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IRS audits on decline as budget keeps shrinking
The treasury's inspector general has urged the IRS to audit only the wealthiest taxpayers. The agency's budget is at a 10-year low and is turning to unconventional methods to bring in revenue. - photo by Daniel Bendtsen
Tax protesters get frustrated about the idea of the federal government taking their money away.

The Internal Revenue Service is feeling that pain, seeing its budget cut by 18 percent since 2010. Its 2016 budget is $10.6 billion $2.8 billion less than what the White House requested, according to The Washington Post.

Democrats have argued the cuts are draconian and ultimately hurt taxpayers because of lost revenue.

For every dollar the majority cut last year, the estimates are that our nation lost six dollars owed to it that should have been collected, said Rep. Jose Serrano, a Democrat from New York.

Audits are now at a 11-year low as agents have been laid off, and the IRS is now adopting unorthodox new practices to increase revenue. Forbes reported that the IRS will now be able to revoke passports for tax delinquencies its an earmark (buried in a recently finalized highway funding bill) that provides a disincentive for foreign tax evasion.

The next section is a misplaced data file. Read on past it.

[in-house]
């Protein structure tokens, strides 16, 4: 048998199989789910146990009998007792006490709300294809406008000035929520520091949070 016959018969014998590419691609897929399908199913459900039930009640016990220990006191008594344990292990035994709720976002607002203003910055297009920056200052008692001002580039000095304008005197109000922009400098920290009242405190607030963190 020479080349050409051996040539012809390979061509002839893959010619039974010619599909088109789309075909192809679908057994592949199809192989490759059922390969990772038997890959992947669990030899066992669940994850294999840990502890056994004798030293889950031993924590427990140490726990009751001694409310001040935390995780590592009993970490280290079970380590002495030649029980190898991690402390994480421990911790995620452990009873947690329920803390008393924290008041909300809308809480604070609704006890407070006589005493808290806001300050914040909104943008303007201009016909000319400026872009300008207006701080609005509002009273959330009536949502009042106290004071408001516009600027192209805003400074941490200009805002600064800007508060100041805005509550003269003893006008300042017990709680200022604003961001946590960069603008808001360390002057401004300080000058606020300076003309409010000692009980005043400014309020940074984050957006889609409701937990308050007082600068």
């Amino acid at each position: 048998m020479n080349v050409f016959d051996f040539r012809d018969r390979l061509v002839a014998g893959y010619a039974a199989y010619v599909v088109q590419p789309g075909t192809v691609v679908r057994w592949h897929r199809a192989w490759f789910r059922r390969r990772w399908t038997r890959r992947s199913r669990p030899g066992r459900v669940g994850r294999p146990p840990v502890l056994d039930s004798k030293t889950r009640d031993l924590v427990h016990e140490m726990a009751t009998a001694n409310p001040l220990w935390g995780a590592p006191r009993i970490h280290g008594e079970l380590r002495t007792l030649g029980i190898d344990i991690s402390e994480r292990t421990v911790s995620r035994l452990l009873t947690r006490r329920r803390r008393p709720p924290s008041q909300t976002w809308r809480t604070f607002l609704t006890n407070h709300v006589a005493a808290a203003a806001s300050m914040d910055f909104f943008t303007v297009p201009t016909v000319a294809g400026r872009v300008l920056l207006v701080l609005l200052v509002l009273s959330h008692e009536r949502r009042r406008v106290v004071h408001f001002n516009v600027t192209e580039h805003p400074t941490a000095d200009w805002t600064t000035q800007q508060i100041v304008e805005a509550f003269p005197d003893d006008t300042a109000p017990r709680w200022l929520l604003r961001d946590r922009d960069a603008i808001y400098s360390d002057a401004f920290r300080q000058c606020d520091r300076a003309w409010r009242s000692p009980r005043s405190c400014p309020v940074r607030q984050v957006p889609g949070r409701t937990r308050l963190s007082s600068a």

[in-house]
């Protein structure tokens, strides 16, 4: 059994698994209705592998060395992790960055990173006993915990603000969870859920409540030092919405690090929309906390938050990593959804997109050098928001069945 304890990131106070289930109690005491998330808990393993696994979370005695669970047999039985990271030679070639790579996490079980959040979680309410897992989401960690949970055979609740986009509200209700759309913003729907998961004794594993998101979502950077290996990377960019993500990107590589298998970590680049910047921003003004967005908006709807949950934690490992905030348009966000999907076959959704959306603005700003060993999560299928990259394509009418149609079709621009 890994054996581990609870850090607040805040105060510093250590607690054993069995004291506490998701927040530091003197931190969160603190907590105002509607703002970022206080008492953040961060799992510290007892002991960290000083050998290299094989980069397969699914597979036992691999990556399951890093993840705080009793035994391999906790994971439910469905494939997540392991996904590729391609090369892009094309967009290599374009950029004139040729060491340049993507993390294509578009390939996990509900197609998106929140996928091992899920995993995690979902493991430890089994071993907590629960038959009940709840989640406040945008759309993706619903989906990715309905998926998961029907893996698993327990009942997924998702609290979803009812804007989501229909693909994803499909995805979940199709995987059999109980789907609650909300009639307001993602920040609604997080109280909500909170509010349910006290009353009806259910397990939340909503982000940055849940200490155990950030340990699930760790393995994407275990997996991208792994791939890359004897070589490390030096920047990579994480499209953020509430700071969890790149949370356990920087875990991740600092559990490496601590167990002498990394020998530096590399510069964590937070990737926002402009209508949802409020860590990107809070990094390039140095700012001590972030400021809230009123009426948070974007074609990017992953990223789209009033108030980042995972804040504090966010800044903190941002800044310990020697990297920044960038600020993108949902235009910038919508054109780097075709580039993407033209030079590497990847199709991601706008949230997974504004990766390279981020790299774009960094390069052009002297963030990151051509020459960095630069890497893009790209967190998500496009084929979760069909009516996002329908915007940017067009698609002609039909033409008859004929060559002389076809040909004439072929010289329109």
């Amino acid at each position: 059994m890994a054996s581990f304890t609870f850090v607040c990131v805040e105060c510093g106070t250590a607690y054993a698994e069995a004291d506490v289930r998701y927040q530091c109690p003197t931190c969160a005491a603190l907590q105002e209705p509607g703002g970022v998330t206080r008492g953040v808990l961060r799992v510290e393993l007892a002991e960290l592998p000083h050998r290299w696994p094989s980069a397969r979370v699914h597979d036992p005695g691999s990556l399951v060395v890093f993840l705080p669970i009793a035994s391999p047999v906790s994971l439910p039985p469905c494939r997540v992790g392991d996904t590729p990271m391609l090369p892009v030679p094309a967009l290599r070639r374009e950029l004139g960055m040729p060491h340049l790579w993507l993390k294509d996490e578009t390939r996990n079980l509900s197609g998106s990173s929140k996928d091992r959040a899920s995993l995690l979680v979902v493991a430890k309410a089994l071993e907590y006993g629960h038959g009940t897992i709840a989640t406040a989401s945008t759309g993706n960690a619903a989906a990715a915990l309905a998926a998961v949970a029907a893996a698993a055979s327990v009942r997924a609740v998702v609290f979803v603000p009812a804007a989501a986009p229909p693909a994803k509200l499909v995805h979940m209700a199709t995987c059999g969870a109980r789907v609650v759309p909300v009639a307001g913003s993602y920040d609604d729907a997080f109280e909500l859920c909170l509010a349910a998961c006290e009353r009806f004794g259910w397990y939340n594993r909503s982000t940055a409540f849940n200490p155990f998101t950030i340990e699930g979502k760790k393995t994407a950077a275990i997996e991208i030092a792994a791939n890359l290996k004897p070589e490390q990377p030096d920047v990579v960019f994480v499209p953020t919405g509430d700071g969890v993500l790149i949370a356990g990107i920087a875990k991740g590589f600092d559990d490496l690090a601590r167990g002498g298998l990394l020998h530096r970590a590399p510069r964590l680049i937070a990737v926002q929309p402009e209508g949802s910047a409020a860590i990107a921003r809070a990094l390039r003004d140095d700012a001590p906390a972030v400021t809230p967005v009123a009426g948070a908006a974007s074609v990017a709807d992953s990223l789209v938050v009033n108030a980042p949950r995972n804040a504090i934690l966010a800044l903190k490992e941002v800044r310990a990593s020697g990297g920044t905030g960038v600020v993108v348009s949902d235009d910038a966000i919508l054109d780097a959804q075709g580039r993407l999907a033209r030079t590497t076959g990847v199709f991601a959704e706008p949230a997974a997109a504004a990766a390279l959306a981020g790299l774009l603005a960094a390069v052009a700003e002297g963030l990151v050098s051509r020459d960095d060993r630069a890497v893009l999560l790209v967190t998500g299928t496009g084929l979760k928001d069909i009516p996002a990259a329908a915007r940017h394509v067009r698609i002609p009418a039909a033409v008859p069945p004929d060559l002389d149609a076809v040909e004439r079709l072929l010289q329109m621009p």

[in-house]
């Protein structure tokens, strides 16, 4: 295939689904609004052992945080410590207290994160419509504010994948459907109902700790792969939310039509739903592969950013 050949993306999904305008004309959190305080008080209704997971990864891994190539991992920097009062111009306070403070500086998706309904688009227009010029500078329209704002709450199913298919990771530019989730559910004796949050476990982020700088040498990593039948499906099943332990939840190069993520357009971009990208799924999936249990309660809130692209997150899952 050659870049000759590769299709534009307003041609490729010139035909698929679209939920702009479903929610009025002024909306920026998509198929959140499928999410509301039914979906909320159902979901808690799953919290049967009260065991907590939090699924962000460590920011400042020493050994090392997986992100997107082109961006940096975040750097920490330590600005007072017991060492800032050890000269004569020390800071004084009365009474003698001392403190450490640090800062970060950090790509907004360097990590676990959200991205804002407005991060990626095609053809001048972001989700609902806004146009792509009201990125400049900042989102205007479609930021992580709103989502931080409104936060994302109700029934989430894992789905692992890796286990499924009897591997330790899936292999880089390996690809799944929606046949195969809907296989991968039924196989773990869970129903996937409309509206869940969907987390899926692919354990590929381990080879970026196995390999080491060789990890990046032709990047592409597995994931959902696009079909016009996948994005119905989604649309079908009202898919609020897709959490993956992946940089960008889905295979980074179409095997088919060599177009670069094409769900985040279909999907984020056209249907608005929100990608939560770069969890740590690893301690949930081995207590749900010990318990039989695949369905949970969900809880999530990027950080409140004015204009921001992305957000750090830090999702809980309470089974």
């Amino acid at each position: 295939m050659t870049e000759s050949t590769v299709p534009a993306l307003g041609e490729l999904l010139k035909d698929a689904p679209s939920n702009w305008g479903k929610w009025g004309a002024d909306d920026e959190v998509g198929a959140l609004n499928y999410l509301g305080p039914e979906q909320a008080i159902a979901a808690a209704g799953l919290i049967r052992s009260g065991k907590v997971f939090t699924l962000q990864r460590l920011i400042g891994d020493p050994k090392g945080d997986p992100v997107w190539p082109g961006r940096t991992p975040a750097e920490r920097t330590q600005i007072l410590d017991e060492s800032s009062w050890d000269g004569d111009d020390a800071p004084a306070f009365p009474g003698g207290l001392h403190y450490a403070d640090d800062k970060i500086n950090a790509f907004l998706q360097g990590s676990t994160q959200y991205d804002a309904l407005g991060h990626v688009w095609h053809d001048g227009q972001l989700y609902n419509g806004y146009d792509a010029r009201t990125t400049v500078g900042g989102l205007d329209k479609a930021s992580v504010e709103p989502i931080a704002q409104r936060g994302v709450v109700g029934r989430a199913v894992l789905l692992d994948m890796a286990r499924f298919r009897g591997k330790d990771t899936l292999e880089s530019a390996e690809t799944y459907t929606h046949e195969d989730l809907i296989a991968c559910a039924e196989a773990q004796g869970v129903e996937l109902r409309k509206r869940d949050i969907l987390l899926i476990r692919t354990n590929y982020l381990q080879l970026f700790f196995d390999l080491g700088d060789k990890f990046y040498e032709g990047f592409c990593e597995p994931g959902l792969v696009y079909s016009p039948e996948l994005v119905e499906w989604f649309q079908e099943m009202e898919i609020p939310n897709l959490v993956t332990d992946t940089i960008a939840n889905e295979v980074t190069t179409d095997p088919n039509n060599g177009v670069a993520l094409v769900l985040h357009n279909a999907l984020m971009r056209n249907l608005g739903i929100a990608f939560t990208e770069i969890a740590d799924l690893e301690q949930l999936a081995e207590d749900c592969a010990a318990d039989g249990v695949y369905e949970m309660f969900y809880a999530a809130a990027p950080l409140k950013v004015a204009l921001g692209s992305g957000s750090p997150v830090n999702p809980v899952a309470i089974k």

American Citizens Abroad has urged a revision to that bill, with chairman Jonathan Lachowitz noting potential consequences for expatriates who cannot do things like open a bank account, arrange for direct debit of utility bills, travel, or do many other everyday things, without their passport.

Meanwhile, the risk for a conventional audit by the IRS is likely to keep shrinking.

In September, J. Russell George, the Treasurys inspector general urged the IRS to change its auditing practices to focus only on the wealthiest individuals.

Most of the IRSs present audits are for individuals with incomes between $200,000 and $399,999. The inspector general, however, says that the IRS can bring in more revenue with fewer resources by focusing on those who earn more than $600,000 a year.

The higher the income, the more complex and time-consuming the audit. Still, the amount of money that is recouped makes it worth it.

During audits of incomes that top $5 million, the IRS recovers $4,545 per hour, compared to just $605 per hour in audits of incomes less than $400,000.

"It is that much more important that the IRS selects audits that have the highest compliance impact," the inspector general's report said.

Following the inspector general's report, the IRS said in November that it is reconsidering the $200,000 level as a "high-income" baseline, The Wall Street Journal reported.

The Center for Budget and Policy Priorities has urged Congress the reverse the trend of declining budgets. The IRS has cut 14 percent of staff since 2010, which the CBPP says continues to hurt compliance and taxpayers services as the tax agency's responsibilities have expanded.
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